Guest Post by Horror Author Glenn Rolfe

Please give a warm welcome to friend and fellow horror scribe, Glenn Rolfe. You may remember my interview with him a few months back. Today he’s here to talk about the joys of the Halloween season and his brand new werewolf novel, BLOOD AND RAIN.



This month, Samhain Publishing released my werewolf novel, Blood and Rain. I cannot express how cool it is to have this baby come out in October. I mean, this is the month of all months, right? Halloween? So cool.


For most of us horror guys and gals, we like to delve into the dark side any time of year, but for the majority of the people out there, October is the perfect season for scary reading. It’s when your aunt Mae puts down her Patricia Cromwell or Janet Evanovich novels and reaches for the Dean Koontz book in the dark corner of the bookshelf. It’s when Uncle Eddy sets Robert Parker to the side and dives into Pet Sematary. If Eddy or Mae are feeling especially wicked, and maybe they happened upon a copy of Ketchum’s Off Season or Laymon’s The Cellar at the Goodwill this summer, maybe they brave the unrelenting horror waiting within those yellowed paperback pages. Any way you slice it, they’re in for a treat.


In Blood and Rain, I take a small town sheriff and pit him against one helluva monster. There’s no cute love story. There’s no conflicted beast trying to decide whether or not to give into its primal urges. There are no perfect people. And if you think everyone is coming out of the next full moon alive and well? You will be in for s surprise. This is a mean machine of a novel that decided to treat like a trail of gasoline–open page one, drop the match, and get ready for this story to fucking burn.

What would Mae or Eddy think if they stumbled across my book? Well, that’s the other thing. While it is definitely a horror novel, I want it to be that next book in the dark end of the bookshelf at your aunt and uncles. These characters are real. Their flaws are flaws that we all have. The town could be any small town you’ve lived in or passed through. Gilson Creek, Maine is like a mash-up of Farmingdale, Gardiner, and Augusta, the places I grew up. I hope in writing my people and the places the way that I have it will make them and my story accessible to any fiction fan out there. Even Mae or Eddy. But definitely you and me.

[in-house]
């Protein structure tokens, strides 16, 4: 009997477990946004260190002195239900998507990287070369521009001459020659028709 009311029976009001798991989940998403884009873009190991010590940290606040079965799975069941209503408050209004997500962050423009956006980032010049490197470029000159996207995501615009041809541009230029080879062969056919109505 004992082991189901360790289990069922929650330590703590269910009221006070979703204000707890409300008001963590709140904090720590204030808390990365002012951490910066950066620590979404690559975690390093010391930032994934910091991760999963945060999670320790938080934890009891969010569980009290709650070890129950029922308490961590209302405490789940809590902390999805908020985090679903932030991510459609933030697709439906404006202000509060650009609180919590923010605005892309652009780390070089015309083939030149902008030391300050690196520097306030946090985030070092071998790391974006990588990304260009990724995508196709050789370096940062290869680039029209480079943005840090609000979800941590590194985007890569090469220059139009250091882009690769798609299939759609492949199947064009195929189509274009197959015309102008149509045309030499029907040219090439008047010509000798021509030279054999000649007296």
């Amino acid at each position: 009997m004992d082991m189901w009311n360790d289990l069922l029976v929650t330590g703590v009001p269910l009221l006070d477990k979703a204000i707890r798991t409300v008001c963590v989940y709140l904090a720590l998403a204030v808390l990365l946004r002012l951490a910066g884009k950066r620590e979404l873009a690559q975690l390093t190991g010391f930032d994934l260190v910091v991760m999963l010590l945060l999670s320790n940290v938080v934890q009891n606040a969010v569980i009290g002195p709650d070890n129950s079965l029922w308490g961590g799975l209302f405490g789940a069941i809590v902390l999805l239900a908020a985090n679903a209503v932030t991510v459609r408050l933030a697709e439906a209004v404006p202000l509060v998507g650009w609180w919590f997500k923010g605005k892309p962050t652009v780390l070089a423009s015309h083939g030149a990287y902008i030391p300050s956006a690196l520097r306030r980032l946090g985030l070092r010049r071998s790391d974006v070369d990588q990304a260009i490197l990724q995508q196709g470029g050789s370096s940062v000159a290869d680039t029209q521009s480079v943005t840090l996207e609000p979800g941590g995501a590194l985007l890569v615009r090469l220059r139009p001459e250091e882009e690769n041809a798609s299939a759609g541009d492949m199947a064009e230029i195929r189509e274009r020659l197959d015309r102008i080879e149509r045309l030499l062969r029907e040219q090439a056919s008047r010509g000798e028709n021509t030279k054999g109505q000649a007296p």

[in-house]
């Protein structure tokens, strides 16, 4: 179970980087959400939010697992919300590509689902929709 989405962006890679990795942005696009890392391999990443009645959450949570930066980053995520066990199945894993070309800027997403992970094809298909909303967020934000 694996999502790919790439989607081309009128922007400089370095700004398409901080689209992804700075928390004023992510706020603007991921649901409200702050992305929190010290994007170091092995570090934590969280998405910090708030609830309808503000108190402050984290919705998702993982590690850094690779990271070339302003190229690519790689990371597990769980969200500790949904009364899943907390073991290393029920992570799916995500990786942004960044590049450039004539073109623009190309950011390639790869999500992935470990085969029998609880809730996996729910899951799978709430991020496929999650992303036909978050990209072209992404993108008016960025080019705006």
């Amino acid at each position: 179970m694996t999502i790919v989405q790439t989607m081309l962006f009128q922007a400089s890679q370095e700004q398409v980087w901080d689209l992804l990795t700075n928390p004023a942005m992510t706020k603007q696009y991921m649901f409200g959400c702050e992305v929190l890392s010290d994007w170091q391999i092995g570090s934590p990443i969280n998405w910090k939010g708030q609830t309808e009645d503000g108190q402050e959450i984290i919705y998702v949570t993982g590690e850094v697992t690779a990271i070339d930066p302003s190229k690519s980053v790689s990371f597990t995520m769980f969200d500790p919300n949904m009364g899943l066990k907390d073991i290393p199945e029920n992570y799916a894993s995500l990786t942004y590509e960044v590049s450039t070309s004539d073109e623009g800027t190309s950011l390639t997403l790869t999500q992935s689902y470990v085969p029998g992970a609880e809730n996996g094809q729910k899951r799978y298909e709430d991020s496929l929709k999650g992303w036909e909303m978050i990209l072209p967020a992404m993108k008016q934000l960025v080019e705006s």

There are a lot of horror books out there today (and a lot of GREAT ones this year in particular). I hope whether you’re a full-time fan of horror fiction or just a once and a while spook-seeker, you’ll give Blood and Rain a chance to scare the hell out of you. Happy October reading!


Glenn’s Amazon Page

Glenn’s Samhain Page

New Interview

Hi all,

I was interviewed by the awesome Tiffany Scandal on her blog. We discussed the forthcoming FLESH AND FIRE (forthcoming August 14th), my lifelong love of Stephen King, dinosaurs, bizarro, and horror.

Check it out on her website


If naked girls are your thing, it’s also featured on Suicide Girls blog.

Thanks for having me, Tiffany!

Interview with Donna Galanti by Lucas Mangum for A Human Element Blog Tour


I’m delighted to have the talented author, Donna Galanti, here at the Dark Dimensions as part of her blog tour for her debut novel, A Human Element. She was kind enough to answer my questions about her process, the novel, and her journey as an author. A Human Element is one of those novels that refuses to be put in a box. At times it is horrific, romantic, and heart-wrenching. The characters are impossible to forget, and you’ll be compelled to read on until the satisfying conclusion. I highly recommend it.

Read on for the interview.

Lucas Mangum: What was it about A Human Element that made it stand out for you among your other ideas?
Donna Galanti: The entire story – even the character names – came to me in a flash one day driving to work. It’s as if the idea spoke to me from some place I hadn’t tapped into. That was nearly fifteen years ago. I shelved the idea until recently when it kept haunting me to write it.

LM: What parts of the novel were the most fun to write?
DG: I love writing from the dark side but also love bringing characters together in love scenes. I think because violence and love both come from the same well of passion. It was especially fun writing hideous acts of the tormented villain X-10. I am driven to write about things I would get tossed in prison for life (and probably solitary confinement too).

Here’s an excerpt from a fun scene with X-10:

X-10 crushed his hands together and shrieked a demonic wail, pressing into her brain, probing with points of fire. Pain. He wanted her to feel so much pain. She fell to the floor, hugging herself. He watched her from his mind’s eye writhe and moan. When he faced her in person he would bring her to her knees and kill her while he stared into her forlorn eyes. Those big, brown eyes. He would snuff them of life so no human could enjoy them again.

Bitter bile filled his throat and he swallowed hard, forcing it down. It was time to go. A few hours sleep was all he needed and when dusk fell again he would be off, running the last few miles toward his prey. He was so close. By tonight he would be upon her. And they would be face to face.

He thumped his chest in a war cry and ran through the farmhouse door, a wild beast with one thing in mind. To kill.

LM: What draws you to the paranormal genre? Do you feel they are the same things that draw the rest of us?